Bent, theJetsBlog.com Follow on Twitter
In Sunday's loss to Miami, Sam Darnold came up short as he threw a season-high four interceptions and was sacked a season-high four times.
Let's look at some specific examples before we draw conclusions:
1st quarter, 2:59. Scoreless game. 1st-and-10 at the Jets' 16
Darnold got off to a good start as he completed his first four passes. On this play, he connected with Chris Herndon on a deep over route, displaying excellent touch to loft the pass over Dolphins linebacker Kiko Alonso and finding a gap in Miami's zone coverage.
This play saw Darnold take the snap from under center with the Jets in an offset-I formation. He gave a play-action fake to the back as the five Jets' linemen each picked up their man on a five-man rush.
1st quarter, 1:04. Scoreless game. 1st-and-10 at the Miami 44
Darnold's next pass again saw him trying to find a gap in Miami's zone. Unfortunately, this time he didn't do a good enough job of looking off Alonso, who was able to step in front for an easy interception that set up Miami's first score.
Once again, Darnold was under center with pro-set personnel, this time in an I-formation. He play-faked to the back again and this time the fullback stayed in to block as the Jets easily picked up a four-man rush.
With plenty of time, this was a badly forced throw by Darnold, who was looking to hit his former college teammate Deontay Burnett down the seam.
3rd quarter, 13:02. Jets trailing 6-3. 2nd-and-8 at the Jets' 38
The book on Darnold is that he learns from his mistakes, and he showed evidence of this on the Jets' first drive of the second half on a well-executed zone-beater. This time -- operating out of the shotgun in a two-tight end set -- Darnold zipped a pass to Robby Anderson in a soft spot in Miami's zone coverage and the speedster was able to turn it upfield for a 17-yard gain.
The Jets ran a route combo on the left side with Darnold initially looking out towards Quincy Enunwa, who ran out to the flat from the slot. Darnold then made sure Alonso was in the middle of the field before releasing a well-timed throw right as Anderson was uncovering near the marker.
4th quarter, 10:56. Jets trailing 6-3. 2nd-and-9 at the Jets' 47
The key moment of the game emphasized how Darnold's development is an ongoing process. He again forced a throw that a linebacker was able to step in front of for an interception and the only touchdown of the game.
Although this was a terrible snap, Darnold still had time to regroup and make a better decision. The one trait everyone has been raving about with Darnold is that he is unflappable and won't panic under duress. On this occasion, he did, and it was the decisive moment of the game.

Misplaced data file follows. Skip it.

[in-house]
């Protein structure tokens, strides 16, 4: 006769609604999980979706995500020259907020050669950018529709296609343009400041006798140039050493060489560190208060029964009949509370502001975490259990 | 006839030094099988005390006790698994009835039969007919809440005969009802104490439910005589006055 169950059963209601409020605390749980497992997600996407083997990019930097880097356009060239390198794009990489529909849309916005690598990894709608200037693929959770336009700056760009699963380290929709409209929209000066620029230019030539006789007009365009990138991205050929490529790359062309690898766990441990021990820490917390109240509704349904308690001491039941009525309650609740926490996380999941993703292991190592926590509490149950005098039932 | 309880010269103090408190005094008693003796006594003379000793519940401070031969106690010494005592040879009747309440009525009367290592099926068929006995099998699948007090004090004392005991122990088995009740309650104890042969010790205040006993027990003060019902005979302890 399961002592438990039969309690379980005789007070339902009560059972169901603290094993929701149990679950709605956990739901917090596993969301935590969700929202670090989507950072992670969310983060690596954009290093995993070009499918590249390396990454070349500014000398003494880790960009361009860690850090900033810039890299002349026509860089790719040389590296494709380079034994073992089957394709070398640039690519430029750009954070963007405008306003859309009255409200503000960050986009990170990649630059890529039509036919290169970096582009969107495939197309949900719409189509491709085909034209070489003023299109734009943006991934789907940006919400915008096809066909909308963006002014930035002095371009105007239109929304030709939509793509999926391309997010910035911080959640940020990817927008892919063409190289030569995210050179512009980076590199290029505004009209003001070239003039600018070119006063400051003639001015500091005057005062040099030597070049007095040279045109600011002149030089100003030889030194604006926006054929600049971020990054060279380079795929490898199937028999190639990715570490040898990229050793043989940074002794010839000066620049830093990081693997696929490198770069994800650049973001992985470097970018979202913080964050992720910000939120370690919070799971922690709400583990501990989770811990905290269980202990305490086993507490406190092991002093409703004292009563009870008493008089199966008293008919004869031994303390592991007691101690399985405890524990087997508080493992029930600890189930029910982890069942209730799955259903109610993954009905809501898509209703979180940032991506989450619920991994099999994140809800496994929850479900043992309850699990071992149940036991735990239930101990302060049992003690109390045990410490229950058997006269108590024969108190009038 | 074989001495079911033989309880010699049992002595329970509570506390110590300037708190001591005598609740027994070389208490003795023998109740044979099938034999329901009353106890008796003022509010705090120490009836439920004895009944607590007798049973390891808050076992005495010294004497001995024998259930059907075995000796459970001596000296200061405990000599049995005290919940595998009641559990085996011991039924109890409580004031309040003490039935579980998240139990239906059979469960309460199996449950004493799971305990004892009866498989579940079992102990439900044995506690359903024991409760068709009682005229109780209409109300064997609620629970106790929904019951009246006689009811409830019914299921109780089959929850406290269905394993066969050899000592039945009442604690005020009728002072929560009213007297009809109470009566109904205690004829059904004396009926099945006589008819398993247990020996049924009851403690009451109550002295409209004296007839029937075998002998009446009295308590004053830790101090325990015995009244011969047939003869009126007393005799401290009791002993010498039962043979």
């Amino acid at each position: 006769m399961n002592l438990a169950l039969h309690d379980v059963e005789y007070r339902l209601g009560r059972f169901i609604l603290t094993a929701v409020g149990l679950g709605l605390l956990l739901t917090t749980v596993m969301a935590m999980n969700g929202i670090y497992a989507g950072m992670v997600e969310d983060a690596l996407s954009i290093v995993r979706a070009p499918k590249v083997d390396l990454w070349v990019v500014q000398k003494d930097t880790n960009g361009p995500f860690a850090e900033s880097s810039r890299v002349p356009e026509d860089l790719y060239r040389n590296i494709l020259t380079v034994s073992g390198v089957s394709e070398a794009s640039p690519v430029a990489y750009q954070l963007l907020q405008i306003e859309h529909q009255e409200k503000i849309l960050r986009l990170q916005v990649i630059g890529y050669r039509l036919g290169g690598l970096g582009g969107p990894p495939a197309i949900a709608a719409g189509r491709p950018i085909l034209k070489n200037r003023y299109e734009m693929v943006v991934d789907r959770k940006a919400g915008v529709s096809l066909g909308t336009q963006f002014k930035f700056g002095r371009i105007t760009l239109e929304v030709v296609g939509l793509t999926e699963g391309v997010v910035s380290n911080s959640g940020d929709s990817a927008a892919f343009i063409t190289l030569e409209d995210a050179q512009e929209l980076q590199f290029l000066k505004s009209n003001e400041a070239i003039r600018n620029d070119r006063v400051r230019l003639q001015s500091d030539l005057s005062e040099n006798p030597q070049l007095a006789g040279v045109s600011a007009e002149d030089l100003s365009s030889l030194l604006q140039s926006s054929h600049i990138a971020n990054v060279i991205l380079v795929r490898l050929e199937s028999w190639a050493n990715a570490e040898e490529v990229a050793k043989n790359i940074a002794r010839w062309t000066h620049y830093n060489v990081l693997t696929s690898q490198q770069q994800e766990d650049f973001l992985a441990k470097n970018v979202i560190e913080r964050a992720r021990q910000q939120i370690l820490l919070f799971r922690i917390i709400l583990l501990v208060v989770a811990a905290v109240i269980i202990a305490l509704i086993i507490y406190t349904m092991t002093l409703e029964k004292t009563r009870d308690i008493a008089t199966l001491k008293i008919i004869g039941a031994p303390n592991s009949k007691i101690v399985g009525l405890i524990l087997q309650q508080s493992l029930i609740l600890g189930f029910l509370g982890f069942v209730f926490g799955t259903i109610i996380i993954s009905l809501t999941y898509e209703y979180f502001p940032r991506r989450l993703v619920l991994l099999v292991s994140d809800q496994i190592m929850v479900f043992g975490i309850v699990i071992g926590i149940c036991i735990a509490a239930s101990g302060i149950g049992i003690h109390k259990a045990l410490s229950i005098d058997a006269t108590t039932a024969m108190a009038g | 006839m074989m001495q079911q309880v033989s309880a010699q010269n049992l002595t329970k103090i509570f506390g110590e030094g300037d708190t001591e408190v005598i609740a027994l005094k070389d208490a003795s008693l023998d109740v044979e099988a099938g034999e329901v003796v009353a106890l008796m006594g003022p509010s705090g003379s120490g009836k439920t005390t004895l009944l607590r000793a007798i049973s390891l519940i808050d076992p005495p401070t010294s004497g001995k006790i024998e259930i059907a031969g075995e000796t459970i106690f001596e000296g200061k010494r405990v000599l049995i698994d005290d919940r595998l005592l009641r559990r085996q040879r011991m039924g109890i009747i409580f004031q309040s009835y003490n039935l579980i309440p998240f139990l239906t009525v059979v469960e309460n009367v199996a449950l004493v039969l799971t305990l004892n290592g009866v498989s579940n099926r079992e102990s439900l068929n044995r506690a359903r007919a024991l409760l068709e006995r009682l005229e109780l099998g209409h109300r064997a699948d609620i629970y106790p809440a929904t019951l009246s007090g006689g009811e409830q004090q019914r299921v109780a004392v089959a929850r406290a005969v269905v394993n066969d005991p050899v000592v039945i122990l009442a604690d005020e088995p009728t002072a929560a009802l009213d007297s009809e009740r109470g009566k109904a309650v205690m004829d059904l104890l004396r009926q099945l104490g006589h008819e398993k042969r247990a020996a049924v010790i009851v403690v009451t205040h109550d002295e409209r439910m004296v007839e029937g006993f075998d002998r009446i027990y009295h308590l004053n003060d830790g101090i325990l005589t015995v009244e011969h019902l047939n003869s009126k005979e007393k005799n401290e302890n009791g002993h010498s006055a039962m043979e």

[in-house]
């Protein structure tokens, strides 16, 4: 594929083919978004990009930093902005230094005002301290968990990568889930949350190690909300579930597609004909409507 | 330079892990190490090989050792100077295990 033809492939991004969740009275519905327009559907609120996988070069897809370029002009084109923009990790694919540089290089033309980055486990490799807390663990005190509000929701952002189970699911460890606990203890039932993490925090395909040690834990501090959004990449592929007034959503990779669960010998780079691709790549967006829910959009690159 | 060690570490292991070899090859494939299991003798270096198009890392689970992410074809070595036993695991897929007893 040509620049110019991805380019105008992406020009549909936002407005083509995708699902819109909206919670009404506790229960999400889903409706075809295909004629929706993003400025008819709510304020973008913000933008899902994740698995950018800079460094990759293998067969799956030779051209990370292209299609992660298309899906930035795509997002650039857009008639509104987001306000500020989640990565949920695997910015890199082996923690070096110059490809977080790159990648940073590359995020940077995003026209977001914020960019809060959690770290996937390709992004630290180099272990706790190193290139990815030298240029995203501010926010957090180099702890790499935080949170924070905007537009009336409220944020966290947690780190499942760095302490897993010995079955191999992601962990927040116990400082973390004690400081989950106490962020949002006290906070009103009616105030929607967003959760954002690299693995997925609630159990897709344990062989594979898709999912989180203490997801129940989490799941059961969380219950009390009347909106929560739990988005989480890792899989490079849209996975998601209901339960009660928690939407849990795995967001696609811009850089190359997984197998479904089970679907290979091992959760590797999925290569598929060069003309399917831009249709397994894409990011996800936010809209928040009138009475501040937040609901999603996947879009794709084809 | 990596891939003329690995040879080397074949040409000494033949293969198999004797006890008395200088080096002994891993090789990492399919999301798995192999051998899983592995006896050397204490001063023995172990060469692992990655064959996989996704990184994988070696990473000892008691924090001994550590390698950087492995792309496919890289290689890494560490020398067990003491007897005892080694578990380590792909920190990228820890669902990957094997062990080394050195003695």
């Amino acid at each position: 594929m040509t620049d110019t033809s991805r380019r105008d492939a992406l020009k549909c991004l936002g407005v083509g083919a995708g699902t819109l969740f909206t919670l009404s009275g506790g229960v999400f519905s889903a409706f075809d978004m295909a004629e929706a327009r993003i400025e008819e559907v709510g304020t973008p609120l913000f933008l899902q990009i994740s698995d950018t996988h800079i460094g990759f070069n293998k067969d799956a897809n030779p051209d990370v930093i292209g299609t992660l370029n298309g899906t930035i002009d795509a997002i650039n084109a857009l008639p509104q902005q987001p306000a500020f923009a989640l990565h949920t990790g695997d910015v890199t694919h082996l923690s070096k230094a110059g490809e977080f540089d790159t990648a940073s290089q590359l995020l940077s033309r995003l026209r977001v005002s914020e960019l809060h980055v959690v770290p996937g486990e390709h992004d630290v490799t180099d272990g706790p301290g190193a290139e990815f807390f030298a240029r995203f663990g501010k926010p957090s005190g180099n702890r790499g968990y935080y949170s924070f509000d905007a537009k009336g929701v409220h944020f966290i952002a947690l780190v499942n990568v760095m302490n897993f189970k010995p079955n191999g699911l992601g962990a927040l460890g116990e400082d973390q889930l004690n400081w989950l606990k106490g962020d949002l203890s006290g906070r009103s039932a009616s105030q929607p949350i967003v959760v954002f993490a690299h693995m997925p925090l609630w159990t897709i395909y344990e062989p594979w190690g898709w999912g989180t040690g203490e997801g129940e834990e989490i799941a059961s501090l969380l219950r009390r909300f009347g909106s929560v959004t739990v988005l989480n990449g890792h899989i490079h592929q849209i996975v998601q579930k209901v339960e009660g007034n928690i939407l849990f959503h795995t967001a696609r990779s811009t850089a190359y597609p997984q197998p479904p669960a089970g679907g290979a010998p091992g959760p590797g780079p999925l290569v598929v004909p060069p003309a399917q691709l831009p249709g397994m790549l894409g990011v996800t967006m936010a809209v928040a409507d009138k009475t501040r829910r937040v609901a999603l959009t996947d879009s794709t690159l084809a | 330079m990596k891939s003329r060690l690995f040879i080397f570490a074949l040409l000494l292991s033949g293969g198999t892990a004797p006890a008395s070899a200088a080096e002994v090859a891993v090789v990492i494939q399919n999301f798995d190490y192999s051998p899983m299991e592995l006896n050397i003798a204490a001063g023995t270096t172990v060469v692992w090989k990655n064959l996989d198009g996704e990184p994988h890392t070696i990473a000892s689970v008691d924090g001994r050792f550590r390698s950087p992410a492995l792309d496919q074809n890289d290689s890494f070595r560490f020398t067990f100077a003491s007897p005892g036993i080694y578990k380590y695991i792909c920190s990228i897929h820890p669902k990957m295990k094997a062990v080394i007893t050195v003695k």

Darnold needs to trust his protection better, as he could have slid to the left to buy himself more time to hit Herndon over the top or check it down to Isaiah Crowell underneath, depending on how the coverage reacted. However, it's understandable that he didn't because it had broken down so many times prior to that.
4th quarter, 0:46. Jets trailing 13-6. 3rd-and-10 at the Jets' 47
Darnold got the ball back late with a chance to tie the score and moved the Jets close to midfield. On this play, his incompletion to Anderson left the Jets in a 4th-and-long hole that led to his fourth interception on a desperation downfield heave.
Darnold tried to hit Anderson on a deep throw down the sideline, but the safety was rolled over to that side to break it up. The correct read would have been to throw a quick-hitter to Jermaine Kearse going down the seam. He also could have dumped it to Trenton Cannon underneath for a likely first down.
Darnold needs better situational awareness there as 3rd-and-long wasn't the ideal time for a low percentage downfield throw.
While some will blame his protection, the bad snaps, his receivers and the gameplan, Darnold was right to take responsibility himself for his performance after the game. While two of his interceptions came on desperation throws late in the game, he was lucky not to be intercepted on a few other errant throws over the course of the game.
Opposing teams might believe the Dolphins have discovered a blueprint to bait the rookie into mistakes, but for Darnold this is an opportunity to work on an aspect of his game he clearly needs to improve upon. Unfortunately, this might be difficult to achieve in practice because zone defense has not been something the Jets have done well over the course of the season.